A relationship and its inverse relationship (when defined) define an association. If a relationship has no inverse, the corresponding association is said to be uni-directional, otherwise it is bi-directional. Associations can be of the three kinds, with the following constraints:
+--------+ +--------+ | Writer | | Book | +--------+ +--------+ | ..... | | ..... | | toBooks|<-------->>|toAuthor| +--------+ +--------+
id(see 2.6.1). The
idwill use the python type
intand the SQL type
FK_Writer_id, which is not a class property and is mapped to the python type 'int' and the SQL type
idto the destination entity Book 's foreign key
FK_Writer_id, with a multiplicity's upper bound , say,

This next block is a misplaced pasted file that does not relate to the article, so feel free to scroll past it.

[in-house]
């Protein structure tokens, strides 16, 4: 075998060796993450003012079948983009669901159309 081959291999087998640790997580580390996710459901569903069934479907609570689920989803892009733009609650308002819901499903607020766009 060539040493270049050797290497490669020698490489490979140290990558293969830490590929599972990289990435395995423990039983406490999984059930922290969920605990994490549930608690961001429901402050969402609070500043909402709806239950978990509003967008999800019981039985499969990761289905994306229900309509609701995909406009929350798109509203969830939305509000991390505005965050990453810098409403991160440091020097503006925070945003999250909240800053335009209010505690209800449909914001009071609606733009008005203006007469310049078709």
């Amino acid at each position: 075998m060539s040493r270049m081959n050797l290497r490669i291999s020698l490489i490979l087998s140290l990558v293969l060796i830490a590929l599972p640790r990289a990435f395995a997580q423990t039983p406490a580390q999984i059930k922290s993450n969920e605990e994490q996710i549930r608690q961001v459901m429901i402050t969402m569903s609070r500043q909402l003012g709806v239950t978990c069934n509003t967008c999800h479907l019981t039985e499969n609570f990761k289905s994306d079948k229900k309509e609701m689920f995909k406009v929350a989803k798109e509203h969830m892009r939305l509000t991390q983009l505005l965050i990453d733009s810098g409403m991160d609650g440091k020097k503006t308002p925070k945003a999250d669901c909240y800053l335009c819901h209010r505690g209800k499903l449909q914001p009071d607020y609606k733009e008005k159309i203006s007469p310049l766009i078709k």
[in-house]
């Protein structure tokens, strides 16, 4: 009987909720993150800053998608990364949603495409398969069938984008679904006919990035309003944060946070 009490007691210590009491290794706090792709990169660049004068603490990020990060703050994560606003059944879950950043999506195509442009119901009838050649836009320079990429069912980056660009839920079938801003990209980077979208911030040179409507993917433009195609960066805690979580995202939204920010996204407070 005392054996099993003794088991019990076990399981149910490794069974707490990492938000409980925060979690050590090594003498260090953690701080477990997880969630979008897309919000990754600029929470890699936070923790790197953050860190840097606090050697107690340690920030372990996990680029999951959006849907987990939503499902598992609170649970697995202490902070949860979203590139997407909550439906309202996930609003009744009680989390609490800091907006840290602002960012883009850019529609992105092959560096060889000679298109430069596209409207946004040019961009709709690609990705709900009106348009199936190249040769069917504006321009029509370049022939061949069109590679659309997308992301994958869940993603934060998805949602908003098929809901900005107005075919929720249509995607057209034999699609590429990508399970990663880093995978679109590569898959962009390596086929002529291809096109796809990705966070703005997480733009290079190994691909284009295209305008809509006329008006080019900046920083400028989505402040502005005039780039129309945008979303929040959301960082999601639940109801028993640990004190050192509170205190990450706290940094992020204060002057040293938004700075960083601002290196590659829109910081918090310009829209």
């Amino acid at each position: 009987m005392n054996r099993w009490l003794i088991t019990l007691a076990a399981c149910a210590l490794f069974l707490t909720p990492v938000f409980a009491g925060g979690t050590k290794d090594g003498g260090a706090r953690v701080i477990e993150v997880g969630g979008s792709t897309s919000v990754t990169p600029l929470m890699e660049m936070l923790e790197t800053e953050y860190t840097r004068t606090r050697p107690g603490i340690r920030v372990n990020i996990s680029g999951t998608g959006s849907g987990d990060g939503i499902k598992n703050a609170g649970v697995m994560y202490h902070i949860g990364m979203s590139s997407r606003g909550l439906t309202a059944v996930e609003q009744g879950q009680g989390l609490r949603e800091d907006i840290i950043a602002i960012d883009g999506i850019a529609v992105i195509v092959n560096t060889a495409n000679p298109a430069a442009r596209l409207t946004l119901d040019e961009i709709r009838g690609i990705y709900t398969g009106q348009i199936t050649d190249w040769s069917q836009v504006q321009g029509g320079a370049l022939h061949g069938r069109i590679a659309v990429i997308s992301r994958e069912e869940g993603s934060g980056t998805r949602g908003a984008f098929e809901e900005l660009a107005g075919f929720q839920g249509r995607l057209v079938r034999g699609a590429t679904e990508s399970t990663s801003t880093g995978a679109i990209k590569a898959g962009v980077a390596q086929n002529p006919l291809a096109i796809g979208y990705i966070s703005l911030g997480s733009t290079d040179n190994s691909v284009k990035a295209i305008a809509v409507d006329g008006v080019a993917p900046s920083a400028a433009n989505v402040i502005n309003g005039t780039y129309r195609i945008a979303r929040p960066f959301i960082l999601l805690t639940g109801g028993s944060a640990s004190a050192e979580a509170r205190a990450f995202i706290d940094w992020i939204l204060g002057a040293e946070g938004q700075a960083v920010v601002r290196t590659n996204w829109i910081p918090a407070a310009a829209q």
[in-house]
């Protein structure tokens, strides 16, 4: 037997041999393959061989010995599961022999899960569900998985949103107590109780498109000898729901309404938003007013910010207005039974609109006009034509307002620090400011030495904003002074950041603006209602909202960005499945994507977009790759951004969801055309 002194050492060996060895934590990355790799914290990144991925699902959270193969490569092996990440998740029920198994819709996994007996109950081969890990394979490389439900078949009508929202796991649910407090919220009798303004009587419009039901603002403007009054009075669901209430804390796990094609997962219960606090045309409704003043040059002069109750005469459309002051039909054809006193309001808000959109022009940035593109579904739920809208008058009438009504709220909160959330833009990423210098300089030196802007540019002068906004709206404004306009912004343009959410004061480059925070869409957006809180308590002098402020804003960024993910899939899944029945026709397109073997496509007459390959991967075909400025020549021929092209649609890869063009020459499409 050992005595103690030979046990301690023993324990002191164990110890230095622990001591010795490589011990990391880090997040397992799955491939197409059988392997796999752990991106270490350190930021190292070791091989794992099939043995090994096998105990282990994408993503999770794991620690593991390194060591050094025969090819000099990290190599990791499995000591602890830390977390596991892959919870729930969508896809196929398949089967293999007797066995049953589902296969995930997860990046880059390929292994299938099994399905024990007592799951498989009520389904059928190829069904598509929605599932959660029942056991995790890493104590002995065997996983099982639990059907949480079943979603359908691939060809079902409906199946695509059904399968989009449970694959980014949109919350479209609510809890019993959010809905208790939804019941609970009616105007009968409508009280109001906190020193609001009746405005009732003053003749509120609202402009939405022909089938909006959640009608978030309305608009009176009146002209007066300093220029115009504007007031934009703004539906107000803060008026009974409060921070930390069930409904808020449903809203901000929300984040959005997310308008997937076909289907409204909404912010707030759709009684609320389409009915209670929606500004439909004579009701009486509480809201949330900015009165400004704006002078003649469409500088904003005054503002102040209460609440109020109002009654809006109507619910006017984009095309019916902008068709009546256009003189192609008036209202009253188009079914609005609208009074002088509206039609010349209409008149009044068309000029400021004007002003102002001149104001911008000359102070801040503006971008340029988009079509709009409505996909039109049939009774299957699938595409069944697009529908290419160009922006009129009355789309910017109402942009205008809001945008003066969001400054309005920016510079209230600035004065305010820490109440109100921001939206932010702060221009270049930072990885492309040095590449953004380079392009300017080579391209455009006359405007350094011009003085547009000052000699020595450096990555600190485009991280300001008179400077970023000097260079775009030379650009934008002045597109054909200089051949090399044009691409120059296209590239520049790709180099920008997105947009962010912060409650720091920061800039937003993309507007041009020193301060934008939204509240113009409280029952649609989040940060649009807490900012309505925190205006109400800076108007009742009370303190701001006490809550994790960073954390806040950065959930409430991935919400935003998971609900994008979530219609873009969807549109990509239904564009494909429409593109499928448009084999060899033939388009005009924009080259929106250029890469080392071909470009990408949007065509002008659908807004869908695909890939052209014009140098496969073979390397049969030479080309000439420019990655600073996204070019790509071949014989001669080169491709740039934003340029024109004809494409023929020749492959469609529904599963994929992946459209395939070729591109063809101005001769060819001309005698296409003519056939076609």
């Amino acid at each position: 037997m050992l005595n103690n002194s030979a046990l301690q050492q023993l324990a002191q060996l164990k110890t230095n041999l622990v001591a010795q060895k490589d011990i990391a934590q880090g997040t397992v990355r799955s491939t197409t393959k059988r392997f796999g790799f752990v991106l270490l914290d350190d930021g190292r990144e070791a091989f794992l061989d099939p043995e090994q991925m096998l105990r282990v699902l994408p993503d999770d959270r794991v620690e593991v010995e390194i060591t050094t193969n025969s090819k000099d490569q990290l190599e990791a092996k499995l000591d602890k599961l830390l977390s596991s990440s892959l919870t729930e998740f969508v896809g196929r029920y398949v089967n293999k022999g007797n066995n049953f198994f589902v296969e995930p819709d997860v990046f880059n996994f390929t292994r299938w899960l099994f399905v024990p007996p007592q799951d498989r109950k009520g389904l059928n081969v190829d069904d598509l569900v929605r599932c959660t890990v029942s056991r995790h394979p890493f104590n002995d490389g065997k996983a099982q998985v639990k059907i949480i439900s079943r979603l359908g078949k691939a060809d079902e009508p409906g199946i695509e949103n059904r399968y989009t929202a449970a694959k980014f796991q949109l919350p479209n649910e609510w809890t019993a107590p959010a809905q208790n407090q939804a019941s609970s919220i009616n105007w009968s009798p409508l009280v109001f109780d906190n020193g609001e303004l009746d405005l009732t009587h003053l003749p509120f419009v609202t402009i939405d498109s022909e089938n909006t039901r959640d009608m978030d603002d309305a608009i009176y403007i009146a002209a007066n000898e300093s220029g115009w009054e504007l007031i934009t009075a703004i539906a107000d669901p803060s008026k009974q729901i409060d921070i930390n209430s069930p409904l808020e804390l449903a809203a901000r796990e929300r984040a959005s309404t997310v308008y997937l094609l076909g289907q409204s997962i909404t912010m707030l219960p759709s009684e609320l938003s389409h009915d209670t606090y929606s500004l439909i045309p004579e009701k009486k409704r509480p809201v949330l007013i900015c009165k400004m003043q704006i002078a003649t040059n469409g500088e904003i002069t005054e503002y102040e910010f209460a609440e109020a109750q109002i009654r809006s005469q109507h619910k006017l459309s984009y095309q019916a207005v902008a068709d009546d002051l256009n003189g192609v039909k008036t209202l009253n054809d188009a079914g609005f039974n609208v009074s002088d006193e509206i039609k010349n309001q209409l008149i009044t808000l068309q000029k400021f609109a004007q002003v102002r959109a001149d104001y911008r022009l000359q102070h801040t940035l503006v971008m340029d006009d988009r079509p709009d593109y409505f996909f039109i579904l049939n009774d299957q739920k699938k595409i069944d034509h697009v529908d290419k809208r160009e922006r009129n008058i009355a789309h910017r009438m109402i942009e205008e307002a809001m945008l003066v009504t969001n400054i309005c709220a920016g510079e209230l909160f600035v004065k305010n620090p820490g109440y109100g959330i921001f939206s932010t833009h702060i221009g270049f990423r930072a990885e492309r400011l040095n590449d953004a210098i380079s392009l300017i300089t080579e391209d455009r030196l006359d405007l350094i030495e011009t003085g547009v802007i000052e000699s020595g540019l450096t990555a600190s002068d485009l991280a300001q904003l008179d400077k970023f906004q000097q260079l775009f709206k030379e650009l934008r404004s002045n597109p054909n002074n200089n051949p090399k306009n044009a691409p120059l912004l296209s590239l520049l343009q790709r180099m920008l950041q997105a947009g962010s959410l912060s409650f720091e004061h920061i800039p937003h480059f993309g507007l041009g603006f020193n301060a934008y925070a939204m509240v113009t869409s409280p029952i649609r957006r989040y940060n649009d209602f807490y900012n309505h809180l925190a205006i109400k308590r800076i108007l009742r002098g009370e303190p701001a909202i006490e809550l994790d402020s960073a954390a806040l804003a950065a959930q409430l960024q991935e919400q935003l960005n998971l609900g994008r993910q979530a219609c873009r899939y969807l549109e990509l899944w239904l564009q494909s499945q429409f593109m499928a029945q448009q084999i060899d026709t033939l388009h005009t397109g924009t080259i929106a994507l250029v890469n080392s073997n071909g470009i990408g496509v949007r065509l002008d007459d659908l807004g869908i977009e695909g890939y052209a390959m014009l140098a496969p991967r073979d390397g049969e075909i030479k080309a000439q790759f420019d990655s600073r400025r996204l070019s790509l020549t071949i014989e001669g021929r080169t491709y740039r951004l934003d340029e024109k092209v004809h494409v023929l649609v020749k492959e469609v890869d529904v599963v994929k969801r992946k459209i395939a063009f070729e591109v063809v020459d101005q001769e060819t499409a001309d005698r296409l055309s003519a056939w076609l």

FK_Writer_idto the Writer 's primary key
Writer.id, with a multiplicity's upper bound equal to 1.
You may want to specify an other inverse relationship than the one calculated by the framework. (Note that when working with the ZModelizationTool, it shows you the inverse relationship it finds for a given relationship when in the Entity's global view. If the inverse relationship is not found or is wrong, first check that the relationships are correctly defined.)
The way an inverse relationship is calculated is simple: the framework looks at the destination entity and searches for a relationship whose joins have source and destination attributes corresponding one-to-one to the destination and source attributes in the original relationship's joins. And if this is not clear, look at the example above (step-by-step procedure to build a one-to-many association): toBooks is the inverse relationship for toAuthor and conversely, as expected.
If, however, the framework is not able to find the correct inverse relationship, you can force it to use you own point of view; for a complete description of how this can be done, refer to CustomObject.inverseForRelationshipKey() documentation string.
Comments are welcome: Sebastien Bigaret / Modeling Home Page